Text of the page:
Well Sue, thank you so much for joining us, that's got to visit with you but we wish you the very best Yes, again we're both looking forward to be on and you're here in October and hopefully smashing that record for you. All right, well good luck in your training, everything that's upcoming.
Sue McDonald 24:03
Unknown Speaker 24:06
Good stuff. That's exciting. I really looking forward to seeing
Lil Barron 24:11
when you're talking to her, I'm getting chills I'm like,
Unknown Speaker 24:13
I know it's so cool. That is so cool. Lots of fun. Let me just share a couple things just to wrap this up here I mentioned at the beginning, I'm just going to keep on mentioning. Registration is such a great opportunity so much fun you can check out all the schedules the rules the dates as well as our COVID-19 planets all at sr games.net We got a ton of other content there as well, everything from regular wellness and health blog posts on access to our living your best life webinar series, just a bunch of stuff there, so make sure these spend some time at Senior Games dotnet. We want to remind everybody to tune in live next and every Thursday at 5:30pm Mountain Time on AM 1450 are FM 93.1 for the Huntsville World Senior Games Active Life. Of course we take this show, that is live and we turn it into a podcast, and you can subscribe anywhere that you find your favorite podcasts, if you're listening by Podcast take a moment, give us a rating, write a quick review, it really helps us spread the word. One of the best and easiest places to leave a review is at podchaser.com/theactivelife. And then of course like I said you can find this as well as previous shows right on our website. Again senirogames.net. Check that out. Today's inspirational thought, it's another good one. It's this, the ones who are crazy enough to think they can change the world, are the ones who usually do. Until next Thursday, stay active.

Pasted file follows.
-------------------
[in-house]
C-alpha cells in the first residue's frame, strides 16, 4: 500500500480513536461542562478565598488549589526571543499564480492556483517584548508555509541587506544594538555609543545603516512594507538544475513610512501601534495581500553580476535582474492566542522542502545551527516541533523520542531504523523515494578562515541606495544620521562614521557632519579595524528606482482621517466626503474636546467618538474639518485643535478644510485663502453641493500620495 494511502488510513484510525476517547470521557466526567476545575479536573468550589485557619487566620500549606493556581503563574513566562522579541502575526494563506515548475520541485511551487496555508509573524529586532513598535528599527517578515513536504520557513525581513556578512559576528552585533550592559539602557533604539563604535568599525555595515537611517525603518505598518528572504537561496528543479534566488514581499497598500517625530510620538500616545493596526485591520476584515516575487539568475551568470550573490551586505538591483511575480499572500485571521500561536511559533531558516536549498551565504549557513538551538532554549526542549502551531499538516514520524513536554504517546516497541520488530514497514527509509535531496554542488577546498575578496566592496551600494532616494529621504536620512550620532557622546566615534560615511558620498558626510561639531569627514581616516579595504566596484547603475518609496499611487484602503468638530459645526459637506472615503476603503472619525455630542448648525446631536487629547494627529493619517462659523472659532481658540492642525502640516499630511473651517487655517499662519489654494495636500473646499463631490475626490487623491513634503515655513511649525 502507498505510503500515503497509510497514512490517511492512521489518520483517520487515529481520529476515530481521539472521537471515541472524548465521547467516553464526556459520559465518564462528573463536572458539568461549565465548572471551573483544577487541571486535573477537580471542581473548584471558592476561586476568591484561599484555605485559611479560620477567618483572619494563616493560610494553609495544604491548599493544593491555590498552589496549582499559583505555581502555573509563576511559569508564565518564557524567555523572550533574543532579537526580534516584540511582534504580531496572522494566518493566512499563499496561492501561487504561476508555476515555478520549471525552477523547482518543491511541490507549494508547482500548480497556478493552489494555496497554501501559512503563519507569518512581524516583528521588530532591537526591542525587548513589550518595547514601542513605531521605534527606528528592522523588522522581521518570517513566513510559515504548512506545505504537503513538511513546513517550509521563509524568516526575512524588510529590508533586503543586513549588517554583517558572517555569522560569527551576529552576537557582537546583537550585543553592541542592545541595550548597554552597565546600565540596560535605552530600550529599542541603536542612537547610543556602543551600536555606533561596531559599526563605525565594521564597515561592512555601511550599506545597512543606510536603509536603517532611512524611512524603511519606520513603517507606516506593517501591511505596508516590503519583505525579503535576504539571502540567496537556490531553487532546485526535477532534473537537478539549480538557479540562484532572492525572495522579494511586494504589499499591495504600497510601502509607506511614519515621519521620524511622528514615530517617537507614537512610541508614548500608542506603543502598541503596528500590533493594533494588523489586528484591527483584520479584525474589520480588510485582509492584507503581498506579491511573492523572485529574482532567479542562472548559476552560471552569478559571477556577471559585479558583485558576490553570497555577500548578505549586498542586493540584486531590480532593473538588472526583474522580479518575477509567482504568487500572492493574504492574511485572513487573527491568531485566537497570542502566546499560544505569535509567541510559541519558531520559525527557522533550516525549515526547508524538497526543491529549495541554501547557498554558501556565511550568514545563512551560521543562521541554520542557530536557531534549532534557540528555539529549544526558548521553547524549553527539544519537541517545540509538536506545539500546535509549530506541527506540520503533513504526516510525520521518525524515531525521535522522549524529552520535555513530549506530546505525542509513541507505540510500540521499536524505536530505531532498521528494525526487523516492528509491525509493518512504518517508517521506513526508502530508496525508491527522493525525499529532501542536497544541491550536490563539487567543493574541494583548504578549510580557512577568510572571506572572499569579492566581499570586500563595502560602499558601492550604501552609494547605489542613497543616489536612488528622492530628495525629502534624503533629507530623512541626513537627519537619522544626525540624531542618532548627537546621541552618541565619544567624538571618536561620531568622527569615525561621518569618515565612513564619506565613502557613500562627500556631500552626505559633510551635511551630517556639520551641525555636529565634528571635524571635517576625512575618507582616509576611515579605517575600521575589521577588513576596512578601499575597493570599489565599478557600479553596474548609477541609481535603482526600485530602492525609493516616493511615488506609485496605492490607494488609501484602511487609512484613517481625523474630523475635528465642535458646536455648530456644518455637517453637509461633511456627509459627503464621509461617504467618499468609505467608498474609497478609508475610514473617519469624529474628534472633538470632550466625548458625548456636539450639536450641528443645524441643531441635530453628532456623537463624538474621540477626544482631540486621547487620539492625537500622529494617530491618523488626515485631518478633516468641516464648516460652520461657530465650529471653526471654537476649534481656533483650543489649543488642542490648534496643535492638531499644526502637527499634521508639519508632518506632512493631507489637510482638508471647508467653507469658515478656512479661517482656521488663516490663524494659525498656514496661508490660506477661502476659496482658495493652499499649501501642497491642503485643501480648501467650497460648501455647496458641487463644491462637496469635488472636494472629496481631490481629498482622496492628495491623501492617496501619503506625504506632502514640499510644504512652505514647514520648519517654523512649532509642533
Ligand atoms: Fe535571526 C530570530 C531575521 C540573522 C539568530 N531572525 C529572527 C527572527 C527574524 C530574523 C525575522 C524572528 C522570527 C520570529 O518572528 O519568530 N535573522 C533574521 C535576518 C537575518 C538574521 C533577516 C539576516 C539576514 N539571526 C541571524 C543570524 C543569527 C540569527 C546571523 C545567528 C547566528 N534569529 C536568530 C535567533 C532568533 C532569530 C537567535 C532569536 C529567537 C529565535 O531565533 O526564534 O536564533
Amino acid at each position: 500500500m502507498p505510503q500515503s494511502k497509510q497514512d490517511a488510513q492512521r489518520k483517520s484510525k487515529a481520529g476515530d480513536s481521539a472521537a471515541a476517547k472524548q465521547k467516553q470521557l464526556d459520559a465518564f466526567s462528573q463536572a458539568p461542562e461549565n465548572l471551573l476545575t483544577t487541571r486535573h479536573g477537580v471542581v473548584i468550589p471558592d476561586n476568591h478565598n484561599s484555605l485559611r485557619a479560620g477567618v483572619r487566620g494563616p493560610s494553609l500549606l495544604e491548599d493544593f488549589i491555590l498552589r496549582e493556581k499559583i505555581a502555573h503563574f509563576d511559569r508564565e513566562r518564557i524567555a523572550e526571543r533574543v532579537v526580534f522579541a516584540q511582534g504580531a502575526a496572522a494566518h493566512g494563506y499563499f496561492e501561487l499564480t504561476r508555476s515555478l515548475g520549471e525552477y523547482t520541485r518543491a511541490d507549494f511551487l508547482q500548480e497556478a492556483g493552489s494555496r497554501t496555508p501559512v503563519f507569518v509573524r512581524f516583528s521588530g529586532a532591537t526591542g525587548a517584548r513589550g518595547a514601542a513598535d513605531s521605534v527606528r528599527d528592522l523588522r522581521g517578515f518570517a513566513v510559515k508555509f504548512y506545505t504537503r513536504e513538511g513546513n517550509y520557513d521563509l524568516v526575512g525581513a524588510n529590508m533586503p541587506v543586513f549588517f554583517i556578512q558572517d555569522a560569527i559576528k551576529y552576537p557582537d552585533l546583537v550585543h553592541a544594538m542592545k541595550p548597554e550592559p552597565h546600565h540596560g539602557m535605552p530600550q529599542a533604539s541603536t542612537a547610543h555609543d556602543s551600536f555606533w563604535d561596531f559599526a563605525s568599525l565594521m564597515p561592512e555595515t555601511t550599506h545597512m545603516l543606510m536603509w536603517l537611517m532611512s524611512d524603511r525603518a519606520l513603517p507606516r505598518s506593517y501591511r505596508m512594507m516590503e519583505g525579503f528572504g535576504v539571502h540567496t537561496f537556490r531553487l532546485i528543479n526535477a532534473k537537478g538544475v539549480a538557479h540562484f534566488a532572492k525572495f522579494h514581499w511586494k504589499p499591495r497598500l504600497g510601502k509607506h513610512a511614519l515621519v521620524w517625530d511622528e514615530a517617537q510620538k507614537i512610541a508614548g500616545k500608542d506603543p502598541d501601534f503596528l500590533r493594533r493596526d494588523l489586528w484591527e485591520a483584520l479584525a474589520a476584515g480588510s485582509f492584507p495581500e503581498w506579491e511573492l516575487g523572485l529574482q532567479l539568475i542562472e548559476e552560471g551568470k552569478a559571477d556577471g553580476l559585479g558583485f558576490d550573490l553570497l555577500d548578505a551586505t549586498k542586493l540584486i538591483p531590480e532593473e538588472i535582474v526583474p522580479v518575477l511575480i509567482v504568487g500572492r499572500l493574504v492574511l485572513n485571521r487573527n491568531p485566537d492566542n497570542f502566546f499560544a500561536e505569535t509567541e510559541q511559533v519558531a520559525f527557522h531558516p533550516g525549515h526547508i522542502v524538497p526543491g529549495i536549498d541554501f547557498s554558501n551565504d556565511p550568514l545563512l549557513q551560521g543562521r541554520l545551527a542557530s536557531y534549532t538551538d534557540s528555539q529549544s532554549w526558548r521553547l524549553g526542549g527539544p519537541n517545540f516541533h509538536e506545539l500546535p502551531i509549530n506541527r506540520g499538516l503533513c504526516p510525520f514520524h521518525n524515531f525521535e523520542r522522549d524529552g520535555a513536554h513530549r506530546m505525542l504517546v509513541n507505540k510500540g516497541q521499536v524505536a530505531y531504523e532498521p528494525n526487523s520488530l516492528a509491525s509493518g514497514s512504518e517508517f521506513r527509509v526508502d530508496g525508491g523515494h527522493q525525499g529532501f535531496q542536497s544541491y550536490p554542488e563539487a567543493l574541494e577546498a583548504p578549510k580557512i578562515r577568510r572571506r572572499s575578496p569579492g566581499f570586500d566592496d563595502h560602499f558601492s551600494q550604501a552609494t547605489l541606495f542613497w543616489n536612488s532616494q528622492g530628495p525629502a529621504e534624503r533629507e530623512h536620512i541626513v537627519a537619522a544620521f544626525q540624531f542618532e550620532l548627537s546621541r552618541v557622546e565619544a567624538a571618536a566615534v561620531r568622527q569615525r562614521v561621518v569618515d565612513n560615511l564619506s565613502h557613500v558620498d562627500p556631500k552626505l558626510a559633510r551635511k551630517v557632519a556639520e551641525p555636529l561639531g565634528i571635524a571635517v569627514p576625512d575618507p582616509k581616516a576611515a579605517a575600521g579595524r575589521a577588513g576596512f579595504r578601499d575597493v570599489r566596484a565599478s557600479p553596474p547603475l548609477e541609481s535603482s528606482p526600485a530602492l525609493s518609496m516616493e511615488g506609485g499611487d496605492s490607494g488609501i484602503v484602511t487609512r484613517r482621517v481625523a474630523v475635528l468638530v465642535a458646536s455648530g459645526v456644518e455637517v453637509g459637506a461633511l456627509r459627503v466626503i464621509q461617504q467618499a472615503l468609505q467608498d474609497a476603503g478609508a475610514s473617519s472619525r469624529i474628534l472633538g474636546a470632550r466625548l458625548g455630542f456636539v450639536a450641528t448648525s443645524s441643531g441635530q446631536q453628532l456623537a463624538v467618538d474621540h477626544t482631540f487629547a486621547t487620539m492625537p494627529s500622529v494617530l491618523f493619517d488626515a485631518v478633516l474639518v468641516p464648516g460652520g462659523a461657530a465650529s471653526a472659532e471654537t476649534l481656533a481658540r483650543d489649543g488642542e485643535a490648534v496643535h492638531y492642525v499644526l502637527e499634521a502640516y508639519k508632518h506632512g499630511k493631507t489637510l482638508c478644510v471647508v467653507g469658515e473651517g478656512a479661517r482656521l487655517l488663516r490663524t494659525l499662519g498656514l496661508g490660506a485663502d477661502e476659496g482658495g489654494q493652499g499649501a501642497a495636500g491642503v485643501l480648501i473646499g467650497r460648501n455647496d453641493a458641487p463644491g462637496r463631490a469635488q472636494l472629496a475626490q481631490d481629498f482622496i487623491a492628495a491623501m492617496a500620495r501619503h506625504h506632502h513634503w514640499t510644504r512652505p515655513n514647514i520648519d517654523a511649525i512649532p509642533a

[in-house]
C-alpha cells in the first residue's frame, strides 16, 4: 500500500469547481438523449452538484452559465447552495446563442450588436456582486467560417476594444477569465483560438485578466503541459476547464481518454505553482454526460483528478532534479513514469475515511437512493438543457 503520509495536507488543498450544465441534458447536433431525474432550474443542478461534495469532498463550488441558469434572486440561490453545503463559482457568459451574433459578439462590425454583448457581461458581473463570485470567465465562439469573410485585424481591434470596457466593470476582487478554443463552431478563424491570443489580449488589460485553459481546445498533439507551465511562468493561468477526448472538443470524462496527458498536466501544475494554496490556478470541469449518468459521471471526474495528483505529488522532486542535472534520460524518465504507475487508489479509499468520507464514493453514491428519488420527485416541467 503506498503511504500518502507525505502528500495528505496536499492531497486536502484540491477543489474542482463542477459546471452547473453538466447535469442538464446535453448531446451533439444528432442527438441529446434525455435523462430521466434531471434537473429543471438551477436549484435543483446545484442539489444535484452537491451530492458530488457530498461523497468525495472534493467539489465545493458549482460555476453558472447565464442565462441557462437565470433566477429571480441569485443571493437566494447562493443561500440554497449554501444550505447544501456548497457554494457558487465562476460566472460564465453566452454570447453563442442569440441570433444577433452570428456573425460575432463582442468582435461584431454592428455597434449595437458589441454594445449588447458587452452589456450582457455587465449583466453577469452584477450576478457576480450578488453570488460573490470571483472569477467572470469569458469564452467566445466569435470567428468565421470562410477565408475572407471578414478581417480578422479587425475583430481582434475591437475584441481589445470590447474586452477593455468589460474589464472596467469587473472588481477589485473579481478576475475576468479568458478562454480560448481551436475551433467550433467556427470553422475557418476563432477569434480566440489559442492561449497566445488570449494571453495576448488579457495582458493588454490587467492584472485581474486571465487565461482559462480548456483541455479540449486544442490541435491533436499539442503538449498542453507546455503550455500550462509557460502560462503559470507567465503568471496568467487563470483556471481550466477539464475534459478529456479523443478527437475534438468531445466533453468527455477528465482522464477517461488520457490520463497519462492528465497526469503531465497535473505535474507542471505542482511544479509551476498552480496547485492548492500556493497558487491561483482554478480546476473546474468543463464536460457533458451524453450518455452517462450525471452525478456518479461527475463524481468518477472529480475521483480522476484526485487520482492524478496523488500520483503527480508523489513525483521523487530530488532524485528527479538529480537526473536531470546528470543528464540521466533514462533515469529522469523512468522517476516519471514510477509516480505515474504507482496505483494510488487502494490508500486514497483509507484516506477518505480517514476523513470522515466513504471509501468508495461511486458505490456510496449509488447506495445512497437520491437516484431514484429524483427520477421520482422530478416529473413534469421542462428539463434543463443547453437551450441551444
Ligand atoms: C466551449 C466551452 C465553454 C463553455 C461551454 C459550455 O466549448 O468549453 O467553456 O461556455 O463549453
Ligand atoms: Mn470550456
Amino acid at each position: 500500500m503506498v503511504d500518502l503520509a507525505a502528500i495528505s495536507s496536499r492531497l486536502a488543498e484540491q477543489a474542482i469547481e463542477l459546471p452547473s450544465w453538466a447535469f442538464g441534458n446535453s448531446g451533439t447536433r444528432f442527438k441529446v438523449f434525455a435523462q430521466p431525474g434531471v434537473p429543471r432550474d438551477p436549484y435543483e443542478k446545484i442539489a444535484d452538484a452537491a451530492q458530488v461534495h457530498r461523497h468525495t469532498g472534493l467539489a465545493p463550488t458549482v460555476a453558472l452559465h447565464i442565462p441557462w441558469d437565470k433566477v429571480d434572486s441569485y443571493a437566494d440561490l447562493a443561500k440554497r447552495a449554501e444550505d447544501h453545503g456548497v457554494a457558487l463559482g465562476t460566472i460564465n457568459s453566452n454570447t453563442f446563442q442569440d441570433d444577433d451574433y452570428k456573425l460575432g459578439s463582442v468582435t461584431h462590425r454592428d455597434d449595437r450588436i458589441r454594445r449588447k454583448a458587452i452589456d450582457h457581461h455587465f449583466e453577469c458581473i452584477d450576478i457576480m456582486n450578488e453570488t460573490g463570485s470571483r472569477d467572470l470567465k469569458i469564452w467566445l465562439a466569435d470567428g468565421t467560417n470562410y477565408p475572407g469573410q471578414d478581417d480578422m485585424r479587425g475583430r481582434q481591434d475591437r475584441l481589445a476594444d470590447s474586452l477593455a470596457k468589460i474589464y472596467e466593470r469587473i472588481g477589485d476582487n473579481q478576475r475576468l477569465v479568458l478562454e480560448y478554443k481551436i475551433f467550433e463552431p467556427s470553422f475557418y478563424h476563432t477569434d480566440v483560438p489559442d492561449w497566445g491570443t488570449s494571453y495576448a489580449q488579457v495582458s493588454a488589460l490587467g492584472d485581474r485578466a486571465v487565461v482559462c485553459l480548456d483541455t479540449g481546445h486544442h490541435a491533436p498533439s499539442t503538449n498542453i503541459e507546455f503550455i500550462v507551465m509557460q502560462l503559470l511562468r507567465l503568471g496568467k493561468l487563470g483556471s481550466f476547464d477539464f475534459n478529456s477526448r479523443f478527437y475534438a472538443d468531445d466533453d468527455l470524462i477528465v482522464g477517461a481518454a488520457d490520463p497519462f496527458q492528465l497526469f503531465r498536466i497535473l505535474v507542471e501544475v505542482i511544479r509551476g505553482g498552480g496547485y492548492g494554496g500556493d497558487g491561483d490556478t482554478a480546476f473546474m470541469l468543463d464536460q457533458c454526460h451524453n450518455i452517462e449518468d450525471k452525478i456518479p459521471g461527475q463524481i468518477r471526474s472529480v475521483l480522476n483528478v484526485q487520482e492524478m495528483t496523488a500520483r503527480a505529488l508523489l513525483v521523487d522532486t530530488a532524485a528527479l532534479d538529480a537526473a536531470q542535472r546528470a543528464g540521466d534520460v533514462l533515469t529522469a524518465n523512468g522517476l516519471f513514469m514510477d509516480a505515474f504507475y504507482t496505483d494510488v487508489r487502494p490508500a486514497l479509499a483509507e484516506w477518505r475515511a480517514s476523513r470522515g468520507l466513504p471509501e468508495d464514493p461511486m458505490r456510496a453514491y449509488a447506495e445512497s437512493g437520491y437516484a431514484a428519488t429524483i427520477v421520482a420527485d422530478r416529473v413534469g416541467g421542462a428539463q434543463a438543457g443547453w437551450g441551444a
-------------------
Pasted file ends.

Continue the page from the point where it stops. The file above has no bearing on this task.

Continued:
Transcribed by https://otter.ai